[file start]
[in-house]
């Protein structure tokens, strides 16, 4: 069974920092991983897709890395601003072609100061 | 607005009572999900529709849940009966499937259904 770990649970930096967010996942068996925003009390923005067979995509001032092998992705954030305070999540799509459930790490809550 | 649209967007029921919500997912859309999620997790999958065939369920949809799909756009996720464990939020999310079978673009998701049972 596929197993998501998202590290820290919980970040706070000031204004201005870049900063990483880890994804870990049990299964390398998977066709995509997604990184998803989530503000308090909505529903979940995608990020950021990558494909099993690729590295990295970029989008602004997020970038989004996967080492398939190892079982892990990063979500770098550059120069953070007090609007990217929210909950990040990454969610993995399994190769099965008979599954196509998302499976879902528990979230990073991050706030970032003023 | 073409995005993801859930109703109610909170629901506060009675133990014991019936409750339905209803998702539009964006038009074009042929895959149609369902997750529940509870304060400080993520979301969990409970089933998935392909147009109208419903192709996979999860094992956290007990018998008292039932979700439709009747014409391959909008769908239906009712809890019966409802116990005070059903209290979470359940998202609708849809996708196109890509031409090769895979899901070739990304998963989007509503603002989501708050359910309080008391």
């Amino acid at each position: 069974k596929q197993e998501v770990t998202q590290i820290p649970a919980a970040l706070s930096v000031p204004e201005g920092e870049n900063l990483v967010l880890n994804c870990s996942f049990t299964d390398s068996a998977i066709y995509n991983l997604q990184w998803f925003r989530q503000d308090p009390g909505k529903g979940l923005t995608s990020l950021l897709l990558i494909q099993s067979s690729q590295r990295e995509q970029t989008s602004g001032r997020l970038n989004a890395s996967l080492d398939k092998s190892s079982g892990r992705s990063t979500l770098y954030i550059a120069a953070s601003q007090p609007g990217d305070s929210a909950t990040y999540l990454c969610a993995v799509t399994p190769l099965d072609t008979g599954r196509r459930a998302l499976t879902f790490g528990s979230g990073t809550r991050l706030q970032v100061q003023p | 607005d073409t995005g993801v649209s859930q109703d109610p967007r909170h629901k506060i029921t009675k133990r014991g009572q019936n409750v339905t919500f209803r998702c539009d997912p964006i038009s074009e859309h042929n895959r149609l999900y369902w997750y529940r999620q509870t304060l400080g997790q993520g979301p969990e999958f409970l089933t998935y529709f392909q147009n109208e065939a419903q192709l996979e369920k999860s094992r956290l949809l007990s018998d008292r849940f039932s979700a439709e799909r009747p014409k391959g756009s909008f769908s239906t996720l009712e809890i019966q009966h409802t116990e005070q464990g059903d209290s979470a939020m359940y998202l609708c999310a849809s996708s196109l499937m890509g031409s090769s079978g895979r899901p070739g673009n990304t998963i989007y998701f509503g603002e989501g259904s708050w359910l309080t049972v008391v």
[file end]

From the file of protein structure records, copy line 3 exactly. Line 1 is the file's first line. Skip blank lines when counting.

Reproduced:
């Amino acid at each position: 069974k596929q197993e998501v770990t998202q590290i820290p649970a919980a970040l706070s930096v000031p204004e201005g920092e870049n900063l990483v967010l880890n994804c870990s996942f049990t299964d390398s068996a998977i066709y995509n991983l997604q990184w998803f925003r989530q503000d308090p009390g909505k529903g979940l923005t995608s990020l950021l897709l990558i494909q099993s067979s690729q590295r990295e995509q970029t989008s602004g001032r997020l970038n989004a890395s996967l080492d398939k092998s190892s079982g892990r992705s990063t979500l770098y954030i550059a120069a953070s601003q007090p609007g990217d305070s929210a909950t990040y999540l990454c969610a993995v799509t399994p190769l099965d072609t008979g599954r196509r459930a998302l499976t879902f790490g528990s979230g990073t809550r991050l706030q970032v100061q003023p | 607005d073409t995005g993801v649209s859930q109703d109610p967007r909170h629901k506060i029921t009675k133990r014991g009572q019936n409750v339905t919500f209803r998702c539009d997912p964006i038009s074009e859309h042929n895959r149609l999900y369902w997750y529940r999620q509870t304060l400080g997790q993520g979301p969990e999958f409970l089933t998935y529709f392909q147009n109208e065939a419903q192709l996979e369920k999860s094992r956290l949809l007990s018998d008292r849940f039932s979700a439709e799909r009747p014409k391959g756009s909008f769908s239906t996720l009712e809890i019966q009966h409802t116990e005070q464990g059903d209290s979470a939020m359940y998202l609708c999310a849809s996708s196109l499937m890509g031409s090769s079978g895979r899901p070739g673009n990304t998963i989007y998701f509503g603002e989501g259904s708050w359910l309080t049972v008391v």